Need to save some money? How about money on your grocery/food budget? Buy groceries by the OUNCE and SAVE!
Check out this example – Garlic Powder. Granted, this is the Walmart/Great Value brand, so it’s significantly cheaper to begin with, but don’t make the mistake I almost did.
First – the teeny tiny container that is only 3.4 ounces and might last me a couple months (hey – I like garlic!):
Then check out the LARGE container at 26 ounces, which might last me a year or more:
Now – ever check out the “Unit Price” in orange??
Well I do! And you need to actually read it! Sometimes it says “PER OUNCE”, other times it will be per unit, package, etc. But today we’re comparing apples to apples – or ounces to ounces.
Notice that the smaller/3.4 oz countainer is 28.9c/ounce. The large/26 oz container is 34.4c/ounce. You might not think that a 5.5c/ounce difference is very much. Most people can find a nickle in a parking lot. But multiply 5.5c times 22.6 (which is the difference in the amount of ounces between containers – 26 minus 3.4) and you get 124.3c, or $1.24 difference over time. If I multiplied that by 2-4 items per week for the year, that’s $128.96-257.92 savings per year! Granted, I may not find those 2-4 items per week, but one trip might result in one item, while another trip may have eight items; some items may have more or less difference in price per ounce. So this is an average – and approximate – amount of savings.
Usually, when looking at bulk items, it’s significantly less per ounce to purchase the large container. For some reason this item is atypical. So as an educated consumer, you need to read labels and compare.
Don’t be afraid to walk across the store to get a better price.
Items at the front of the store are there so you buy them – not because they’re always on sale. I almost got a pair of “wire cutters” in the floral section because that’s what I was using them for (cutting floral wires for wreaths and arrangements); however, a trip to the hardware department proved that those wire cutters were cheaper – and probably a better quality.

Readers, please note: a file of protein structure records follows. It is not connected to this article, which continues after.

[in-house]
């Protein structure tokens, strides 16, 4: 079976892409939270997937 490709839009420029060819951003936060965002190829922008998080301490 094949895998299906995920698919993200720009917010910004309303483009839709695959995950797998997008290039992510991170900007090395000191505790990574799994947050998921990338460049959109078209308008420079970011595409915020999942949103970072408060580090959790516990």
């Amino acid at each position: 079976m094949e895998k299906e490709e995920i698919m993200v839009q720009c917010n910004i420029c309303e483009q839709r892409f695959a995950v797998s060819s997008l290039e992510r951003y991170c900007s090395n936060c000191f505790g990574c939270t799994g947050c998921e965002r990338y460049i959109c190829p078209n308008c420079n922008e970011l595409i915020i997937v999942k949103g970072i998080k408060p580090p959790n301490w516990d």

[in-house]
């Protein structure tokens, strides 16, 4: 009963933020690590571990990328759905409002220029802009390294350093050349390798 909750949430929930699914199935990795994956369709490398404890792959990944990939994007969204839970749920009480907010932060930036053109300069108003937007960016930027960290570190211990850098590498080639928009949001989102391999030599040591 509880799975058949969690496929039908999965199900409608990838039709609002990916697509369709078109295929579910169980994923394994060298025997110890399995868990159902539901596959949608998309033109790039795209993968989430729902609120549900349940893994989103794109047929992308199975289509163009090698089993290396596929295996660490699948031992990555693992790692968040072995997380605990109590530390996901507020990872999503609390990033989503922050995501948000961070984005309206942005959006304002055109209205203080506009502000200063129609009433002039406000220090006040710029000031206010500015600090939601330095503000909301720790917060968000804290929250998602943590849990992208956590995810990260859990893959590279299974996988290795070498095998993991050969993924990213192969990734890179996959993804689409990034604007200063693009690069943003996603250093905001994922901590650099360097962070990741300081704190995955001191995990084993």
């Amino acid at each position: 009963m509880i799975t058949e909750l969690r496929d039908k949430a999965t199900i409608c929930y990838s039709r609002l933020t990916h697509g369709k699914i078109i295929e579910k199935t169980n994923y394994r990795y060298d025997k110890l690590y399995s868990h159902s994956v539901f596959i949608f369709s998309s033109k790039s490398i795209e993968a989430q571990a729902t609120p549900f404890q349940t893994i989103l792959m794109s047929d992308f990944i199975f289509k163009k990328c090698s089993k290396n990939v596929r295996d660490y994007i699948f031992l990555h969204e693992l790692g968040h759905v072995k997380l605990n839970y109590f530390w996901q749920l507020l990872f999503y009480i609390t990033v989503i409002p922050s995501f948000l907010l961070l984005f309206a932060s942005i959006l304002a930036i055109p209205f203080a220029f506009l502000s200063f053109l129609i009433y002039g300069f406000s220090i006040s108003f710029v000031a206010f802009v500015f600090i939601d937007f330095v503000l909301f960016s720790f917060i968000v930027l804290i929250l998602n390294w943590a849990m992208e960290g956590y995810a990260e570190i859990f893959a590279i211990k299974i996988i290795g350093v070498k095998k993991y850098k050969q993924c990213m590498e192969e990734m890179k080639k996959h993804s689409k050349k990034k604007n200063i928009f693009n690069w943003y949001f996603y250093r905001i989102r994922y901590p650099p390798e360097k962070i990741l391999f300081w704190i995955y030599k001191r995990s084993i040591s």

Just about every store has a clearance section – either things for a season that passed, close to expiration date, canned goods that got dented. But just as with the “per ounce” theory, read the labels. Sometimes stores like to put slower-moving brands in there without it really being a sale.
Don’t forget the aspect of quality.
I’ll admit – I buy store brand items. But I’ve also learned from experience and other people that sometimes you have to bite the bullet and purchase name-brand products. A friend of mine, who is one of the biggest penny-pincers I know, says “Never buy cheap rice, toilet paper, or Mac N Cheese.” And I mostly follow that mantra (because I’ve gotten away with cheap rice …)!
For instance – I purchased store-brand contact solution for years. Then I started having problems with my “contacts”. After talking to an optometrist friend, I learned that the chemical composition of the solutions were slightly different – enough so that the store-brand was making a chemical reaction in my eye like your kid’s vinegar-baking-soda-volcano! Needless to say – I have gone name-brand since!
Consider an App!
I needed ways to save, and I found Ibotta. You can earn bonuses based on your purchases. Be careful! Don’t buy things just because they’re available in the app – you may end up with a higher grocery bill along with groceries you never would have gotten in the first place!
My philosophy is 1) Only add things that I know I’m going to use, and 2) Only add/purchase items that will be cheaper than your usual brand. Otherwise, how are you saving money??
With some of the bonuses I acquired, I earned about $40 within the first two months of use! My first four months is nearly $60 (I slowed down my grocery spending after the holidays and became more strict on the rules above).
To sign up through Ibotta consider using my referral link and you could earn a bonus!
Being strategic and saving money on groceries can seem like a lot of work, but before you know it, checking out the “per ounce” rule will be second nature. Do a comparison of your own – how much can you change your grocery bills? Have any great money-saving ideas? Let me know in the comments!
Want to know more about how I save money on groceries? Contact us, or subscribe for updates!